Explore the Breed: Akitas
Posted By SLCo Animal Services
May 05, 2021
Explore the Breed: Akitas
The Akita is a large breed of dog that originates from the mountainous regions of northern Japan. There are two types of Akita's. The Japanese strain known as the Akita Inu and the American known as Akita or American Akita, they have also been referred to as the Snow Country dog and the Great Japanese dog. The Japanese Akita Inu has a very narrow margin of colors while the American comes in all dog colors. The Akita's coat can be any color but often it is white, brindle or pinto. American Akita's generally are heavier boned and larger, with a more bear-like head. Japanese Akita's tend to be lighter and more finely featured with a foxlike head.
What Does an Akita Need?
Akita's are intelligent, stubborn, and courageous. They do not often back down from a challenge or frighten easily so it is very important for them to be well socialized with people and dogs from birth.
The Akita is a very loyal dog who is attached to its family. They are loving and protective of their families and even have a very silly and affectionate side with family and friends. They tend to be wary of strangers and can often be intolerant of other animals. They thrive on human companionship. They are hardwired to protect those they love.
They have moderate energy levels. While they need daily exercise and mental stimulation it does not need to be lengthy to get rid of excess energy, they can go on several brisk walks a day along with a few play sessions in the yard. While they are an athletic breed they can run out of energy and like to kick back. They are happiest living in doors with their families and are not prone to barking, they can even be a good dog for someone living in an apartment if they are being given the opportunity for daily exercise and mental stimulation. While the Akita's coat is very hearty they should not be left outside for long periods of time whatever the weather (hot or cold). Akita's do not often manage alone time well and can become easily bored and develop destructive behaviors such as chewing. They are known to love the snow and enjoy having time to play in it.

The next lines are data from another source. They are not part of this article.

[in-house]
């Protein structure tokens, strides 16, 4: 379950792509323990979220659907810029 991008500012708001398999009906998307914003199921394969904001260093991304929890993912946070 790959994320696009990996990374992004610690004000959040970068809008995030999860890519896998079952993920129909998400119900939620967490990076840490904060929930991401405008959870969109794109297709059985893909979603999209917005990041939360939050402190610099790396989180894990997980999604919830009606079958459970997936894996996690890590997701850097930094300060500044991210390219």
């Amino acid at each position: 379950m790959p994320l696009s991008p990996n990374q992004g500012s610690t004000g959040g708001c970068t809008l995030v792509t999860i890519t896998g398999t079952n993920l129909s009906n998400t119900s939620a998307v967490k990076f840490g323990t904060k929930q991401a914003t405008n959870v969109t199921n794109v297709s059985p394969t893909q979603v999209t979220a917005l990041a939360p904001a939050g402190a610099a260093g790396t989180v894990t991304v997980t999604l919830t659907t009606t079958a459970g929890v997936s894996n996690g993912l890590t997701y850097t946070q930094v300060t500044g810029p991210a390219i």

Akita's require about 3-5 cups of a low calorie, high quality food daily split between two meals so they do not grow too fast. They have a thick double coat. It is a stiff, straight outer coat with a soft thick undercoat. They do shed at a high rate and will shed excessively about twice a year when they “blow their coat.” Weekly brushing will keep the coat healthy and decrease shedding. Brushing should be done more frequently during peak shedding seasons Spring and Fall. Akita's also can be known to drool, it is not a common trait but a possible one. They groom themselves like a cat, are clean and house training is not usually a problem.
Size & Health:
Male Akita's are typically 27” in height and 71-86 pounds. Females are typically 25” in height and 51-64 pounds when fully grown. The average life span for an Akita is 10-15 years.
Akitas are generally healthy but they can be prone to hypothyroidism, hip and elbow dysplasia, and progressive retinal atrophy.
Origins of the Akita: